LONDON : Ever wanted to communicate your thoughts without speaking a word? British scientists have created a system for brain to brain communication a development researchers claimed will allow people to send thoughts, words and images directly to the minds of others.The system, developed by the researchers at the British University of Southampton, has been hailed as the future of the internet, which would provide a revolutionary way to communicate without the need for keyboards and telephones.
It was claimed the technology, the first of its kind, would allow people to send thoughts, words and images directly to the minds of others, particularly people with a disability.
“This could be useful for those people who are locked into their bodies, who can’t speak, can’t even blink,” said the lead scientist Christopher James.
However, he cautioned that his experiments were “the first baby steps” towards technologies that would allow people instantly to send thoughts, words, and images directly into the minds of others.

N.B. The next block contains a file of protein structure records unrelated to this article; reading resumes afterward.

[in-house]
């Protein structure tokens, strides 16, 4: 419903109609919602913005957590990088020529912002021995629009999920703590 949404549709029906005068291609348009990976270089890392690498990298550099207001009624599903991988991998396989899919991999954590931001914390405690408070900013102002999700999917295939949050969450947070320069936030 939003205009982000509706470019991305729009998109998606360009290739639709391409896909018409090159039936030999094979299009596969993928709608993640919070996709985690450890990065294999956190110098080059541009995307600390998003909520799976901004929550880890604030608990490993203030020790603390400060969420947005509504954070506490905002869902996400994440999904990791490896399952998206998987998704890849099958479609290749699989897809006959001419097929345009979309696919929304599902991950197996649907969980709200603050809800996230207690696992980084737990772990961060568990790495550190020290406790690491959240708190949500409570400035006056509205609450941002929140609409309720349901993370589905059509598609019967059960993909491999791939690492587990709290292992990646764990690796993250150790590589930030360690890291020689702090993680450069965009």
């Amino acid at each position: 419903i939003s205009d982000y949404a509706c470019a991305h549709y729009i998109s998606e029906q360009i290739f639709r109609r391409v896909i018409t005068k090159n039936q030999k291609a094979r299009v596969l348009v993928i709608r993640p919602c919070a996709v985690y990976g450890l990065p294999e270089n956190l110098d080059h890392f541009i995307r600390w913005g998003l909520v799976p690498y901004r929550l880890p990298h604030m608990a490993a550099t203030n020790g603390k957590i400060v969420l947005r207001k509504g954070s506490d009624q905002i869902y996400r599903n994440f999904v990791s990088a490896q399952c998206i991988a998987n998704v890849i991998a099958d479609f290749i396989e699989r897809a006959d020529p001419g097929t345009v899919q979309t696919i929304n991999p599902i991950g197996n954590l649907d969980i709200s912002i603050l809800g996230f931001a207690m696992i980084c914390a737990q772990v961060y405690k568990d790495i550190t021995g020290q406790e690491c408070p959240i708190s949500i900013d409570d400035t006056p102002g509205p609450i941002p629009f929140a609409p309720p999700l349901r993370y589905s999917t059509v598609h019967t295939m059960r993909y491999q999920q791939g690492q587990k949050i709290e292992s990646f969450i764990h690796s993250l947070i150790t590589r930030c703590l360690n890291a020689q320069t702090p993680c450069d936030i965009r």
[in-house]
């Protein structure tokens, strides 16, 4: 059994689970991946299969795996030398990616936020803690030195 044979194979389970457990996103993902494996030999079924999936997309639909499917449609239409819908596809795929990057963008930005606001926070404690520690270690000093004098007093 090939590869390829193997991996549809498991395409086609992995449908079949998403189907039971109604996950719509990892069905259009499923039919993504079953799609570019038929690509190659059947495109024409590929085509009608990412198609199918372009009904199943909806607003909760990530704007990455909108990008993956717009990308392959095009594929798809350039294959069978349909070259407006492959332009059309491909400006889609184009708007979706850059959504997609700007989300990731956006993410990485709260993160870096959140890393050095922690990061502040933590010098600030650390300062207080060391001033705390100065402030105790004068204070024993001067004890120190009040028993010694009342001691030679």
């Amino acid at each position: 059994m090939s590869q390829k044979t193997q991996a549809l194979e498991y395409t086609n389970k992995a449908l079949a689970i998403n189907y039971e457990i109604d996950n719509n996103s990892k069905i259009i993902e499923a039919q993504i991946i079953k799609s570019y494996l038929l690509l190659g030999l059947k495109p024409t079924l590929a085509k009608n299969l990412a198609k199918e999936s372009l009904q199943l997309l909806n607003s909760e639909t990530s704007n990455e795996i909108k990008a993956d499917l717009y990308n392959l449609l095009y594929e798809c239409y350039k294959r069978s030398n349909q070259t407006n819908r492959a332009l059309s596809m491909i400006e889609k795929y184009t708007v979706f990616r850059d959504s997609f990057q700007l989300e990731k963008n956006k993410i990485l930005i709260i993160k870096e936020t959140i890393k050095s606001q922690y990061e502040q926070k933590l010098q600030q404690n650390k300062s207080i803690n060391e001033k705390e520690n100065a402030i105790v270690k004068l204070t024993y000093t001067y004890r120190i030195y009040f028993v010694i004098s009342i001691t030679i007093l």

Scientists used “brain-computer interfacing”, a technique that allows computers to analyse brain signals, that enabled them to send messages formed by a person’s brain signals though an internet connection to another person’s brain miles away.
According to James, during transmission two people were connected to electrodes that measure activity in specific parts of the brain. The first person generated a series of zeros and ones, where they imagined moving their left arm for zero and right arm for one.
After the first person’s computer recognises the binary thoughts, it sends them to the internet and then to the other person’s computer.
A lamp is then flashed at two different frequencies for one and zero. “It’s not telepathy,” James said. e added: “There’s no conscious thought forming in one person’s head and another conscious thought appearing in another person’s mind.
“The next experiments are to get that second person to be aware of the information that is being sent to them. For that, I need to get my thinking cap on, so to speak.”